Wearing seat belts has become second nature for many, thanks in part to stricter seat belt laws and safety features in newer automobiles that sound until the driver and passenger seat belts are buckled. But according to the National Highway Transportation Safety Administration (NHTSA), only 74% of passengers in rear seats buckle up, compared to 83% of front seat passengers.1
Seat belts help reduce deaths and serious injuries on the road. Rear-seat passengers are three times more likely to die in a car accident if they are unbuckled.2 As the driver, you can play an important role in the safety of your passengers by reminding them to always buckle their seat belts, no matter where they sit.
Seat Belts Important in Other Vehicles, Too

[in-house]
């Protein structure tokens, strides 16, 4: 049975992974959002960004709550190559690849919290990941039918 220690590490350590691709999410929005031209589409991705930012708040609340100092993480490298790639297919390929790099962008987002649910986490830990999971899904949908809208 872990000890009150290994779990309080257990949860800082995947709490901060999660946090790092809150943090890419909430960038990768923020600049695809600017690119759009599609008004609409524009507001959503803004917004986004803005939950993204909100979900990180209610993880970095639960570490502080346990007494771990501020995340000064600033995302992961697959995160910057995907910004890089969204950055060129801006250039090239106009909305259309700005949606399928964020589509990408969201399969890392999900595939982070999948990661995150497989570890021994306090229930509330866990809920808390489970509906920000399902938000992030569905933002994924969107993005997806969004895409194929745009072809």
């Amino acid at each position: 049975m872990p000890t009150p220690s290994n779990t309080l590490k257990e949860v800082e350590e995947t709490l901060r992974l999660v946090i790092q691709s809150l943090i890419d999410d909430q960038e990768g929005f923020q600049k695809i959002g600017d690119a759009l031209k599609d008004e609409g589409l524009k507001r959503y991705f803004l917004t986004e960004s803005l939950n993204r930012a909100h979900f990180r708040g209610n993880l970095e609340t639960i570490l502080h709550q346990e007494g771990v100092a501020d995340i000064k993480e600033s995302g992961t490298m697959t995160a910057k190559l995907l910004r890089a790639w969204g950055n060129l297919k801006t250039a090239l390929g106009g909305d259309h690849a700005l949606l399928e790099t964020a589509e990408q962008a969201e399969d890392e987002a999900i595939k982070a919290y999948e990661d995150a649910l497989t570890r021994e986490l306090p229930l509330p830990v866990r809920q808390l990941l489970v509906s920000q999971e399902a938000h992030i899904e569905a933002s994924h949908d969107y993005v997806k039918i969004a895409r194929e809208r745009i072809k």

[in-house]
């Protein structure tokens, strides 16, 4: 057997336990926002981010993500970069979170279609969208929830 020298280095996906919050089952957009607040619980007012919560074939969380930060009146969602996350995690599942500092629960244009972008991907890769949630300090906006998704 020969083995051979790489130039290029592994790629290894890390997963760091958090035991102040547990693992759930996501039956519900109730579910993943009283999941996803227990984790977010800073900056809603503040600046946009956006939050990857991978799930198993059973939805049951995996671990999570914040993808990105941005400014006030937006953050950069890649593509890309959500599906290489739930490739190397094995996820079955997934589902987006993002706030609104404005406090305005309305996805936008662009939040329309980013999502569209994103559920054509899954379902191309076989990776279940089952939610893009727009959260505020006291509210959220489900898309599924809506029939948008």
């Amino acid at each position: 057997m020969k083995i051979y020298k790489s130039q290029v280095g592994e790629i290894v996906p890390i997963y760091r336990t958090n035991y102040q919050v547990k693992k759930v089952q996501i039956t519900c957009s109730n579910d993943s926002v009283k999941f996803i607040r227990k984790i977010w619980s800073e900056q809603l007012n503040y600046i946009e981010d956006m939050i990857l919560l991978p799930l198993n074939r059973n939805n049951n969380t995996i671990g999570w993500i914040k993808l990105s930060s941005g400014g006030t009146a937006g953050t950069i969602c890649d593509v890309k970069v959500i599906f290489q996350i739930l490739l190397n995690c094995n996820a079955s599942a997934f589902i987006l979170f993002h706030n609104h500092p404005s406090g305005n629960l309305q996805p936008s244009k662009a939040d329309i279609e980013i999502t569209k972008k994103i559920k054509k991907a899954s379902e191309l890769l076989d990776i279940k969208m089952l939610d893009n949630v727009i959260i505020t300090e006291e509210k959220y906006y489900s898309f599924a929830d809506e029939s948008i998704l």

You may always make it a habit to buckle your seat belt in your own car, but what about when you are traveling in another vehicle, such as a taxi, limousine, bus or large passenger van? Passengers might think it is unnecessary to buckle up when going for a short ride on a city street, but in a frontal collision at 30 miles per hour, an unbelted person moves forward and hits the windshield (or driver partition in a limo or taxi) at 30 miles per hour―the same velocity and force a person falling from the top of a three-story building would experience when hitting the ground.3
Passenger Safety for Children
If you travel with small children, know the latest guidelines for riding in car seats and booster seats. The NHTSA website posts guidelines for infant seats, convertible seats and booster seats, including a guide to car seat types by the child’s age. Read More